Leicester Ageing Together

Leicester Ageing Together

In this action research project, we explored the impact of digital tools on the creativity and wellbeing of older people in Leicester.

The Brief

With Funding from The Nominet Trust and The Baring Foundation’s Digital Arts and Creative Ageing award, we explored the impact of digital tools on the creativity and wellbeing of Leicester Ageing Together organisations. Through the development of a bespoke website, dothinkshare.com, and the use of simple interventions such as Whatsapp and Facebook groups, we investigated whether digital can improve the overall mental health, wellbeing and social connection of staff, volunteers and beneficiaries.


Who was involved?

Leicester Ageing Together is an age-affirmative umbrella organisation which promotes the work of various charities including Workers Educational Association (WEA), Learning for the Fourth Age (L4A), Age UK, The Confederation of Indian Organisations, Focus, and Action on Hearing Loss. We worked with a range of participants, but focused mainly on the staff and volunteers within these organisations and devleoped tools and resources they could share with their beneficiaries in care homes, libraries and cafes.


What we did

Working with LAT partners, we co-created a suite of creative workshops focused on mental health and wellbeing. Out of these, we built online tools for volunteers to empower them in their own work with older people. Using a prototyping method with user testing, we developed dothinkshare.com – a toolkit of creative activities which is free and accessible to all. The site also includes a platform for users to share their work and upload their own creative activities. Tools include: online session plans; ‘How to videos…’; creative challenges and self-curated galleries. Embracing the concept of cultural democracy, we have also helped users share their own resources. Our growing community also engages with us and each other via existing social platforms – Whatsapp, Facebook, Twitter and Instagram.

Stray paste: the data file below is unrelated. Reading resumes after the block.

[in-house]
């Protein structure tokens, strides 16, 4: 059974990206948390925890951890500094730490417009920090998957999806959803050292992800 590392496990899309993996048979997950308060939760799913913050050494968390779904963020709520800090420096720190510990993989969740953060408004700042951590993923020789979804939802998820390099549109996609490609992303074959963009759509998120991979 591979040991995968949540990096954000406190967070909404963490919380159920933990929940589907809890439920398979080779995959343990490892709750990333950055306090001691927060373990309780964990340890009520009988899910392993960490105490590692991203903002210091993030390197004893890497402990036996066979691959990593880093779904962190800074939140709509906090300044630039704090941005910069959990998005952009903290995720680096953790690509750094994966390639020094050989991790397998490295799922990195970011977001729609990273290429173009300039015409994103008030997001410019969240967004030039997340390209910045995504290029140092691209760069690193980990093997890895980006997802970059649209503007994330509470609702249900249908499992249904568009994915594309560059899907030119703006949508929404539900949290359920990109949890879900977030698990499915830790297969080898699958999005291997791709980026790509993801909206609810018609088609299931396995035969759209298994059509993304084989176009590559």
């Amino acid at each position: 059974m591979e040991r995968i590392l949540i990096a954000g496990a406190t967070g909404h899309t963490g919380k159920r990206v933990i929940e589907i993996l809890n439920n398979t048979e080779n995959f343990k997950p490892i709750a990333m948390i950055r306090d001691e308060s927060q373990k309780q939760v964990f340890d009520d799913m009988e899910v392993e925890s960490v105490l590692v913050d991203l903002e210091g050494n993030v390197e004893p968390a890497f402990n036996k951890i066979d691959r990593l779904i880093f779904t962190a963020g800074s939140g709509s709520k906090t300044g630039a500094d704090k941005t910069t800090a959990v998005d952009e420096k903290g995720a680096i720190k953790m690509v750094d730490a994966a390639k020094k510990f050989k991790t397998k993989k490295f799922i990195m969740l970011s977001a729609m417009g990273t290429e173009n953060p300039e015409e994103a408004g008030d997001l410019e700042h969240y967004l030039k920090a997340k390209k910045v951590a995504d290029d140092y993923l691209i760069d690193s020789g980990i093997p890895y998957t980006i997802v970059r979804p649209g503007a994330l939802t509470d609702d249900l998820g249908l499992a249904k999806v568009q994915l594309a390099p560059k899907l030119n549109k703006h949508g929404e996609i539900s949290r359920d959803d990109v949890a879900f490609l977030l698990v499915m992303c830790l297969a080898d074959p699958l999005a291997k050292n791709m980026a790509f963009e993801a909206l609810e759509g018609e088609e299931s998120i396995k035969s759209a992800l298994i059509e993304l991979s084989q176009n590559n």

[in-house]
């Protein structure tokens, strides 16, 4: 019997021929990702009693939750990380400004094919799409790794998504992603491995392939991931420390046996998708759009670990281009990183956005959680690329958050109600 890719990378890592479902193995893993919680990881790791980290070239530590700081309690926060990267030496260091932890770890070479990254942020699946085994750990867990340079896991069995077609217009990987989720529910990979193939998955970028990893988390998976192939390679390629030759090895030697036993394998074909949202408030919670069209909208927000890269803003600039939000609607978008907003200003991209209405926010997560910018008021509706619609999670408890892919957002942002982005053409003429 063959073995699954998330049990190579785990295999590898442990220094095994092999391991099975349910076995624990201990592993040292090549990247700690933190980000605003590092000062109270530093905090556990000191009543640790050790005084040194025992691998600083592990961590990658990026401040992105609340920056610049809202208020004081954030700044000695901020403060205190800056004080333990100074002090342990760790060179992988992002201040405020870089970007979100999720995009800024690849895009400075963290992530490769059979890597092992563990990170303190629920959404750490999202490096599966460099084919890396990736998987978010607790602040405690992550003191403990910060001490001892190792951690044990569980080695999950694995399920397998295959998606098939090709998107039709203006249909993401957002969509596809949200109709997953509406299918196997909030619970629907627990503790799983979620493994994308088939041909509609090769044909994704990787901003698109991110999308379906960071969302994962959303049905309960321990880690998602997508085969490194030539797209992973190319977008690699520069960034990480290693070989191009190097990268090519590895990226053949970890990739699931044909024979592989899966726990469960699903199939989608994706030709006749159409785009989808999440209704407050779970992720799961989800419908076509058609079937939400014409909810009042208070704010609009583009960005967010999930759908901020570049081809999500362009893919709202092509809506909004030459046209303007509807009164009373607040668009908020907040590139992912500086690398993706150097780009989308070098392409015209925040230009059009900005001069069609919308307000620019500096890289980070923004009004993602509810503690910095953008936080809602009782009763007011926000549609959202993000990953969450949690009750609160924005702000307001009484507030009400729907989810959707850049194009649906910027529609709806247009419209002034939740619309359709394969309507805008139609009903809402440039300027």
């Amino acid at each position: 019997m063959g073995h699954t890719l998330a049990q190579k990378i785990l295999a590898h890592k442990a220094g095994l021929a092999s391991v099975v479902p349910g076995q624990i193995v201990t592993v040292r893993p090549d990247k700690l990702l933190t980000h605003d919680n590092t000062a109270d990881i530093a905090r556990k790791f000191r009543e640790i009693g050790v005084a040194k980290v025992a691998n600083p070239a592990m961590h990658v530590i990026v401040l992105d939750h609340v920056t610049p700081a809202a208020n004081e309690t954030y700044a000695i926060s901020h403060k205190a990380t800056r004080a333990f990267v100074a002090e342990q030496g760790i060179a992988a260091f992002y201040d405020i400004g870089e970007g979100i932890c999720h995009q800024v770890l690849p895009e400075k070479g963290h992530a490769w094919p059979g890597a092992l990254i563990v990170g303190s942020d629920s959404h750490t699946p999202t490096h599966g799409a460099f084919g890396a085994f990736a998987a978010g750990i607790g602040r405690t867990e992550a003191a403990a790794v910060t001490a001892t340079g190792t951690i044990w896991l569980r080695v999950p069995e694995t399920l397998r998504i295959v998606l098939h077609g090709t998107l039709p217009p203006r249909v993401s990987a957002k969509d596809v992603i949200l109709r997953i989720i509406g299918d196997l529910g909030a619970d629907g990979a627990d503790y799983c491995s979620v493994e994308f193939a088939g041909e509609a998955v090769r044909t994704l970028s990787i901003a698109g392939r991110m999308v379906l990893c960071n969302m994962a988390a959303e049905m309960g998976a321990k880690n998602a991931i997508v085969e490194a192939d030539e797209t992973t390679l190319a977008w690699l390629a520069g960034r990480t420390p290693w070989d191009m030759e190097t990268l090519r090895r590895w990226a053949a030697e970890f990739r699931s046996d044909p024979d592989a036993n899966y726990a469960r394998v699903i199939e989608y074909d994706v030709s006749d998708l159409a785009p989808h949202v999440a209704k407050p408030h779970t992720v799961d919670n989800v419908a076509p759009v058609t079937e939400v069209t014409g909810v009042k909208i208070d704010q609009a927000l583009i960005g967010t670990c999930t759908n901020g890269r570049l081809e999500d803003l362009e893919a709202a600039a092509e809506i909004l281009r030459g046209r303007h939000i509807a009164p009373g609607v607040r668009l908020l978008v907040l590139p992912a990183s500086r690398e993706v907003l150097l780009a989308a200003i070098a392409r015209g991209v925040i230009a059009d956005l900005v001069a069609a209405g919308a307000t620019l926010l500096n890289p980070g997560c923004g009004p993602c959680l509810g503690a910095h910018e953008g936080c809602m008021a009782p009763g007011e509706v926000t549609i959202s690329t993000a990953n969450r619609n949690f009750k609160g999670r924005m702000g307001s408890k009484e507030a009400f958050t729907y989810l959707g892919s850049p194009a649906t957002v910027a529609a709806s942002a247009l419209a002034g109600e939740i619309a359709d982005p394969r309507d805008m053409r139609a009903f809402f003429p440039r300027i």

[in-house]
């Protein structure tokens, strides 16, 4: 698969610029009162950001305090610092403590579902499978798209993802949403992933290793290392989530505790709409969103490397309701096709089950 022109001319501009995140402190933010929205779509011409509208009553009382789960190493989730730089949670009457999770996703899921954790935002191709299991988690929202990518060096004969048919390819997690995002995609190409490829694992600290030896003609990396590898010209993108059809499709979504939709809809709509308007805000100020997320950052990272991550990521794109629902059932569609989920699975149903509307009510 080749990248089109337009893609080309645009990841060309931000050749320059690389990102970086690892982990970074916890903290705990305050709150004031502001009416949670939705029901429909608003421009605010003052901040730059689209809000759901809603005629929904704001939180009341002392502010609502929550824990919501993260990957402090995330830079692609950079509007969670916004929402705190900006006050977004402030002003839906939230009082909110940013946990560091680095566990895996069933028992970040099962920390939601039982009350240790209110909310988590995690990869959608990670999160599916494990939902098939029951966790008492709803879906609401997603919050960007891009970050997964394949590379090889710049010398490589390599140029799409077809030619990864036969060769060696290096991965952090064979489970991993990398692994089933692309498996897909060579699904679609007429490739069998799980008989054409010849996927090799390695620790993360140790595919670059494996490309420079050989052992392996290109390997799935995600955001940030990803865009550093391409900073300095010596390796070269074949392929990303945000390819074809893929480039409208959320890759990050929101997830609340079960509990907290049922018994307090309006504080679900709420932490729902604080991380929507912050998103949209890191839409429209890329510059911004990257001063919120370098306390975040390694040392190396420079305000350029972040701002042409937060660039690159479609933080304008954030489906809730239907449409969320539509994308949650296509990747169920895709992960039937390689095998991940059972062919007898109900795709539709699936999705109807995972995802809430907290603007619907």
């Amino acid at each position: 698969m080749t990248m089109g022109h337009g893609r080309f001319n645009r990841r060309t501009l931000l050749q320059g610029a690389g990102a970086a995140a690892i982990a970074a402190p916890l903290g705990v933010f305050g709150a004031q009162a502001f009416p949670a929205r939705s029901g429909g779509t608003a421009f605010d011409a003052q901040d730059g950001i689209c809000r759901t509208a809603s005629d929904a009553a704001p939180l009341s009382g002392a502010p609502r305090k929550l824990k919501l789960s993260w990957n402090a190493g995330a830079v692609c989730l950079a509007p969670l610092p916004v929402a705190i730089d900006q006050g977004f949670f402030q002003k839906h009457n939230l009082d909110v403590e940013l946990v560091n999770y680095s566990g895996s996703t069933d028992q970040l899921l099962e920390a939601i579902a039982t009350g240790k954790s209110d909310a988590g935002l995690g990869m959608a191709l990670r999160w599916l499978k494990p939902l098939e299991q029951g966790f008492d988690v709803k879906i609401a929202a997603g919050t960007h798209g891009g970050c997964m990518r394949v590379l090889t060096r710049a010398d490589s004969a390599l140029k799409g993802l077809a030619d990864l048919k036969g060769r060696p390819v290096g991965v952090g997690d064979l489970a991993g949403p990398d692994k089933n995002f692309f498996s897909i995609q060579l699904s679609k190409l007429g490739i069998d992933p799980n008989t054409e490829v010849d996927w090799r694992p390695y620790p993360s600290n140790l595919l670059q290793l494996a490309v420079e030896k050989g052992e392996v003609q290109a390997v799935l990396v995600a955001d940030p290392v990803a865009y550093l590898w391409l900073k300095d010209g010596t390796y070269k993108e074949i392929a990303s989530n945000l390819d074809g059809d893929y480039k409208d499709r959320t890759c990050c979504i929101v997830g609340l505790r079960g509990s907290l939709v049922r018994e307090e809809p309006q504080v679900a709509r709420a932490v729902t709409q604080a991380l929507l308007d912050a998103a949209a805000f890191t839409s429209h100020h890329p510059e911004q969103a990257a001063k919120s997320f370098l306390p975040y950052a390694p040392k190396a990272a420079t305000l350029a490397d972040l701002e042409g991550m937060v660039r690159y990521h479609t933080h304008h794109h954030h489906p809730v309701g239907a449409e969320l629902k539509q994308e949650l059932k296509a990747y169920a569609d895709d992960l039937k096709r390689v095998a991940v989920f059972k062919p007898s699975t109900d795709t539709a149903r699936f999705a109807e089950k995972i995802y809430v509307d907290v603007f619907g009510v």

What were the outcomes?

The project was evaluated by Dr Jonathan Gross from King’s College London. Members of the LAT organisations have reported a wide range of benefits from our interactions with them, including an improved sense of confidence using digital tools, benefits to their one-on-one interactions with older people in various settings, and an overall uplift to their mental health, wellbeing, and sense of social connection.

Dothinkshare has gone on to become a key platform for the delivery of 64 Million Artists’ projects at a national level, offering digital creativity tools to everyone, as well as resources which carers and group leaders can use in a variety of contexts. The tools are simple, accessible and flexible enough to be tailored to a range of needs.

We've been really impressed with the response of the people in these workshops. They've been so willing to explore their lives. They've shown curiosity and respect and a real sense of mutual support.
Sally Hall
WEA Older & Wiser Project Manager